Poor proofreading

If youre SOAA is fool of spalling musteaks no 1 wil take yoo searosly. (Yep. Dad joke).

This is simply a fact. Your SOA is a written document that will initially convey your advice to your client. Later on, it will stand as a record of your work and may help to bring in more work – in many ways, your SOA is your best marketing tool. Alternatively, in the unhappy event that your advice is questioned or challenged, the last thing you want is for your SOA to come across as a shoddy document full of mistakes. Imagine the fun a lawyer might have with you on the witness stand. “Please State your Name… and then please spell it…”.

So, proof-read any document that will see the light of day. We extend this principle beyond SOAs to include emails, letters, etc.

The process of proof-reading can be more difficult than it appears. This is especially the case when proof-reading our own writing. Often, when we are reading our own writing, we are so familiar with the message we are trying to convey that we tend to skip over the actual words that we have written. We read what we want the writing to say, or what we think it says, rather than what it actually does say. And, of course, if we misspelled a word in the first place, that may be because we do not know how to spell it – so reviewing it ourselves will not reveal the error. Put simply, it is very easy to miss your own mistakes.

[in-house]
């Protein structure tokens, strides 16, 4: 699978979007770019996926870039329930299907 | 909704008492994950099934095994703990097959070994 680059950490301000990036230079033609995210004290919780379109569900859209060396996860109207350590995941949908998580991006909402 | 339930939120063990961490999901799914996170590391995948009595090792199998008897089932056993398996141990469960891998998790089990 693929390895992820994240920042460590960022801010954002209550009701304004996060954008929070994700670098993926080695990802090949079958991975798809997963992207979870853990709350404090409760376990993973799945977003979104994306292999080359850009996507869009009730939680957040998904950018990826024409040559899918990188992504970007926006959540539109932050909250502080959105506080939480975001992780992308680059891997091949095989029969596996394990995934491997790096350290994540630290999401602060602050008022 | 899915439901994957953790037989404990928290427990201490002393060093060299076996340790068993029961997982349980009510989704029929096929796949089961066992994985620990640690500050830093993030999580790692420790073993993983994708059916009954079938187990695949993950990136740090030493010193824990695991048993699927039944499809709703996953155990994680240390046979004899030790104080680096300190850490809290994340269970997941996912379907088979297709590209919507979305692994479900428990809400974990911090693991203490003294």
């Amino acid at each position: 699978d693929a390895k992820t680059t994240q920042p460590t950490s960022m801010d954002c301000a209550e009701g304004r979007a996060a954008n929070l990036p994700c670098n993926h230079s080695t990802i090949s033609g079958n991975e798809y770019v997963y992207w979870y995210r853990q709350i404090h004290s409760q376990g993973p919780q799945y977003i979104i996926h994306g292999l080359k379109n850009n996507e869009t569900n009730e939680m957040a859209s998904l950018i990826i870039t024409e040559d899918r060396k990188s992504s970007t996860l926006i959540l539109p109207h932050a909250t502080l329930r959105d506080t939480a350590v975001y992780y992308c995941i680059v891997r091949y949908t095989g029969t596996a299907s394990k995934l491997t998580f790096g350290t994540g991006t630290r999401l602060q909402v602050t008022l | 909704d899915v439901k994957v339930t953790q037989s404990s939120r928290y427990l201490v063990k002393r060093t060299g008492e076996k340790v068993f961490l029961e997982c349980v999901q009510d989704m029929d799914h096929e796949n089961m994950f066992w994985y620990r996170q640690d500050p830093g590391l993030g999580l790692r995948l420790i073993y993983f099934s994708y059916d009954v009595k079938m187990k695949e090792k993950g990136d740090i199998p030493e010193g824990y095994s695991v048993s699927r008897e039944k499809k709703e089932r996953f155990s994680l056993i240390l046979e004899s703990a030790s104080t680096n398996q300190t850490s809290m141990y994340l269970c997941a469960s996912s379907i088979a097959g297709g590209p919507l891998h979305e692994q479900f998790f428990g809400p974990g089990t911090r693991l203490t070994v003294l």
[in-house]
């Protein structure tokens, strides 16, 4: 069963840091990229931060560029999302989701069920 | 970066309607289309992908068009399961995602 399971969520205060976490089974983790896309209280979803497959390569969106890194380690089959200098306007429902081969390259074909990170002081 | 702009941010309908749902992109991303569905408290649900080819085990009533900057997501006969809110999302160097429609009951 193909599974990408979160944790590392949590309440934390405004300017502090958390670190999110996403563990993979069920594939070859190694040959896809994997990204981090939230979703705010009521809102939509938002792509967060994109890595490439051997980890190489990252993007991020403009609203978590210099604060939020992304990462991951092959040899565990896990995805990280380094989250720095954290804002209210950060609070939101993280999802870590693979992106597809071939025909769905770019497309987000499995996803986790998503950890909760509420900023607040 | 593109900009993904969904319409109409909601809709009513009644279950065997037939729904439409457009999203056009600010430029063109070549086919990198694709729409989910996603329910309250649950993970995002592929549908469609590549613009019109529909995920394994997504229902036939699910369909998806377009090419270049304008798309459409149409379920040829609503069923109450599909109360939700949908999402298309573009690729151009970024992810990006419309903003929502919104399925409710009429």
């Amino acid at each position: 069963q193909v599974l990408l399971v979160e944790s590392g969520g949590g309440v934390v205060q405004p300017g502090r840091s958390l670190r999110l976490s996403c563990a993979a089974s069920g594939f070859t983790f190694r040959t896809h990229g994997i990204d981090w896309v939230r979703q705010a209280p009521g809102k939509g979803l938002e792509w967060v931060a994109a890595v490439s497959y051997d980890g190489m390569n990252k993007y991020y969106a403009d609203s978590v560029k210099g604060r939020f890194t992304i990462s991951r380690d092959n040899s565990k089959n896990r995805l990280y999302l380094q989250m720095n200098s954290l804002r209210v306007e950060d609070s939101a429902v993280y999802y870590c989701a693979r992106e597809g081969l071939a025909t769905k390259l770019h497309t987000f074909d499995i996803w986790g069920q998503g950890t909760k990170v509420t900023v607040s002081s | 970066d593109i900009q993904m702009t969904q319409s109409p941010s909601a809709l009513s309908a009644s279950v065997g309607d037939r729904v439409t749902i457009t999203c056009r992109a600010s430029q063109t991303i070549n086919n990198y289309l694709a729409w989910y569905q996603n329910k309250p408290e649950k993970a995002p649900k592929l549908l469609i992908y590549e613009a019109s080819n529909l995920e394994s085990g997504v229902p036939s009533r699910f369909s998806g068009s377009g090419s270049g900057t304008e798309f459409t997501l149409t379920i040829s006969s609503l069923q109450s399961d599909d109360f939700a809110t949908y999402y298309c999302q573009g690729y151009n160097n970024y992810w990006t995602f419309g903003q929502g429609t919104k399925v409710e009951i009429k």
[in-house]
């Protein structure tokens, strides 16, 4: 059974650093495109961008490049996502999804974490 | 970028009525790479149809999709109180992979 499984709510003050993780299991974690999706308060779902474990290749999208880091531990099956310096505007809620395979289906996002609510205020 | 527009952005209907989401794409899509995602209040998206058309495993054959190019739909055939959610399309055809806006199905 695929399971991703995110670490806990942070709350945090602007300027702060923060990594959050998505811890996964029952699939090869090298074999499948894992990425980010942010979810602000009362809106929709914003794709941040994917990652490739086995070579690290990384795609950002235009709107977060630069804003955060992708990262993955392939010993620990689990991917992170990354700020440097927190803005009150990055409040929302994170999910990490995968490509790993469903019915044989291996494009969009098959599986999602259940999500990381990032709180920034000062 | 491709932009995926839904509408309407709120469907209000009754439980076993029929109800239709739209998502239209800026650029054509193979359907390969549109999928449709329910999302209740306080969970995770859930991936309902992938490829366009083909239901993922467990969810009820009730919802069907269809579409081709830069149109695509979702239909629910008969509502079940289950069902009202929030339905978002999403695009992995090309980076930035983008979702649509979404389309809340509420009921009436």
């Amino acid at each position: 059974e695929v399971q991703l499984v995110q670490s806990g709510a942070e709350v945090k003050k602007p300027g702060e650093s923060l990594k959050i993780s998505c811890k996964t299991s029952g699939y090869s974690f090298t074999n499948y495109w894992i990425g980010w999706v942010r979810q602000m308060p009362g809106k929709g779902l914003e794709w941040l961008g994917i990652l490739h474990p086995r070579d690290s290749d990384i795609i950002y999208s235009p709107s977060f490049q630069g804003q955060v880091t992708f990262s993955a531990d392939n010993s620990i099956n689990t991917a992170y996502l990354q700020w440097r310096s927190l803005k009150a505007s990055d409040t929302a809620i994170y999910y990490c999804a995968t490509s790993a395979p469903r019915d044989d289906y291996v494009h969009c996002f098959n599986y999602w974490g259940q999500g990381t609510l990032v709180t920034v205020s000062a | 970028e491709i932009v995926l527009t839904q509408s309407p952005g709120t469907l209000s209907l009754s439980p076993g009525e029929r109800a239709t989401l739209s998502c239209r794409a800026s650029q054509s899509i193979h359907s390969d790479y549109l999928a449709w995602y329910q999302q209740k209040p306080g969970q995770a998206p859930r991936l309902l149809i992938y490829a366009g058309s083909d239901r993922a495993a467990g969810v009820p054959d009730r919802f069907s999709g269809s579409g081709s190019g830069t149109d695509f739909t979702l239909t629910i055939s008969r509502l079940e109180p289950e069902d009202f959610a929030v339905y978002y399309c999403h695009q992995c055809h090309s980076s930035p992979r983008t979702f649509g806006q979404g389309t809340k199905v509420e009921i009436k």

Therefore, the best way to have a document proof-read is to get someone other than the writer to read it. Tell the reader to highlight any errors they think you have made or anything that they do not readily understand. Even if the highlighted areas turn out not to be errors, this is still useful: you will have to check them and a ‘false fail’ on a practice run is much more useful than a ‘false pass.’

On this note, asking someone who is not a financial adviser to do your proof-reading can be especially useful, as they will identify any terms that you have used but which might not be understood by some who is not a financial planner – like your client.   

If you do not have another person who can proof-read for you, then try to leave as much time as possible between the time you write the advice and the time you read it. This makes you less prone to making assumptions about what you have written. If you can, try to read the material in a different medium. If you wrote it using a computer, print it off and read it on paper rather than reading it on the screen. Again, this will help you make fewer assumptions about what is written and help you identify more mistakes.

And, of course, run the spell-check and grammar-check functions on your word processing software.

The Dover Group